Former HSBC Trader Denies Forex Rigging Charges in Brooklyn Court

Mark Johnson, former head of global of foreign exchange cash trading at HSBC, has entered a not guilty plea in Brooklyn federal court yesterday. Johnson was charged with wire fraud and conspiracy by the U.S. Justice Department for his alleged involvement in a $3.5 billion front-running Forex scheme.

Johnson’s prosecution is part of the ongoing Justice Department probe of foreign exchange rigging at various financial institutions across Europe and the United States.

Last year, six major banks (Citigroup, Barclays, JP Morgan, UBS, RBS, Bank of America) doled out $5.6 billion in Forex-related fines and admitted to criminal charges, with Citigroup paying the largest portion: a $925 million criminal fine and an additional Fed penalty of $342 million.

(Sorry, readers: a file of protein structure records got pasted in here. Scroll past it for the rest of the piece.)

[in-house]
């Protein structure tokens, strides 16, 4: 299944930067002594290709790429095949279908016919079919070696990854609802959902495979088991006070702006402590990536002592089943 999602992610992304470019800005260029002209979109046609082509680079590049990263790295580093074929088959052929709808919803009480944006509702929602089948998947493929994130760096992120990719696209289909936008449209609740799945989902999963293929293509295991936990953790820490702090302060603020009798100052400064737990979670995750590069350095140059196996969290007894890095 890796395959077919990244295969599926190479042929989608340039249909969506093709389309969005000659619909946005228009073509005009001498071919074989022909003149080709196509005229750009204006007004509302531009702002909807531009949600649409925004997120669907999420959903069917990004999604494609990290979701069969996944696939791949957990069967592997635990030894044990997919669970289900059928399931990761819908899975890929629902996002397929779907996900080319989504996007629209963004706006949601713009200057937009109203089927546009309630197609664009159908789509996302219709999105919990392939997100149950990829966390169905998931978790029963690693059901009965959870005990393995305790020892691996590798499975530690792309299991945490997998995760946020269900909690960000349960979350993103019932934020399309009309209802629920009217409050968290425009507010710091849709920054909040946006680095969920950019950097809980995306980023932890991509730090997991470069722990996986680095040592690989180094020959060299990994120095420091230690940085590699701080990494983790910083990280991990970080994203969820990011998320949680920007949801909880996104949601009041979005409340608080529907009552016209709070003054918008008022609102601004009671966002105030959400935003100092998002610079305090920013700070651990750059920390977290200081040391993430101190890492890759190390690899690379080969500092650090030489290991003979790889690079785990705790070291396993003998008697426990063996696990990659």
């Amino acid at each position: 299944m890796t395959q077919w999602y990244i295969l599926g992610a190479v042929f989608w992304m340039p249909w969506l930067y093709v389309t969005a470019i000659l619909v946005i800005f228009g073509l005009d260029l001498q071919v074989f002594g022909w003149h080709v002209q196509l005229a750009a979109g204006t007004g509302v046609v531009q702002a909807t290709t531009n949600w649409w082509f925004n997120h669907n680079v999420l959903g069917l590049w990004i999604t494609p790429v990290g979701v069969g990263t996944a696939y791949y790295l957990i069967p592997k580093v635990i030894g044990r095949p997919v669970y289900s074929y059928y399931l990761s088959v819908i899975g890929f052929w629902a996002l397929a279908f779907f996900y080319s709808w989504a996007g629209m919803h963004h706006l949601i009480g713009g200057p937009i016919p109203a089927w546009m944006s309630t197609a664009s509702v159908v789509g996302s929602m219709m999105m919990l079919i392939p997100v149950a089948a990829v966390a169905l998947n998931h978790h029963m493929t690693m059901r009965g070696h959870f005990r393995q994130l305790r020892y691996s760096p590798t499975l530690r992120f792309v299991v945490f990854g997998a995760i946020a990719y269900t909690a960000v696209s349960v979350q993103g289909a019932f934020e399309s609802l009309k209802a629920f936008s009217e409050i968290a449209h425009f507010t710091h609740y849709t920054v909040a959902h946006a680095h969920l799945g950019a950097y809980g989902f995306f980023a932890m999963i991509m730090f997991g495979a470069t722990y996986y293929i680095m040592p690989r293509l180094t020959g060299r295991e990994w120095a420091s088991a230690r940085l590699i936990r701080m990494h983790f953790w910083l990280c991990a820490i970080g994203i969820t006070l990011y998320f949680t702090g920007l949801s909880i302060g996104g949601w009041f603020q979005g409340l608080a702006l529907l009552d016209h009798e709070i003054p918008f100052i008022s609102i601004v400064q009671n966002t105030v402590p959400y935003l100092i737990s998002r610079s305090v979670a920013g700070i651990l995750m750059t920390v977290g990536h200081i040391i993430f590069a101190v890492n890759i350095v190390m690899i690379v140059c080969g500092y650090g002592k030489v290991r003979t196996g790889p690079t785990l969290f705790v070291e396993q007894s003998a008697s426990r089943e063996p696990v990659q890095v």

However, Mark Johnson and Stuart Scott - former head of cash trading at HSBC, who was also charged along with Johnson in the scheme - are the first individuals to face criminal prosecution for currency exchange rate rigging.

According to prosecutors, Johnson and Scott used insider information to profit illegally from a large Forex transaction by a client of HSBC, who was looking to exchange $3.5 billion British pounds.

Having foreknowledge of the large order, the defendants executed their own trades first, which affected the currency market and thus resulted in a worse currency exchange rate for the HSBC client.

While the affected party has not been named in court documents, a confidential source told Reuters that Cairn Energy, one of Europe's leading independent oil and gas firms, was the defrauded HSBC client.

Prosecutors revealed the illegal Forex transaction netted HSBC about $3 million in front running profits, and $5 million from executing the trade at the manipulated price.

Johnson has been free on $1 million bail, while Stuart Scott remains in the UK and has denied the allegations.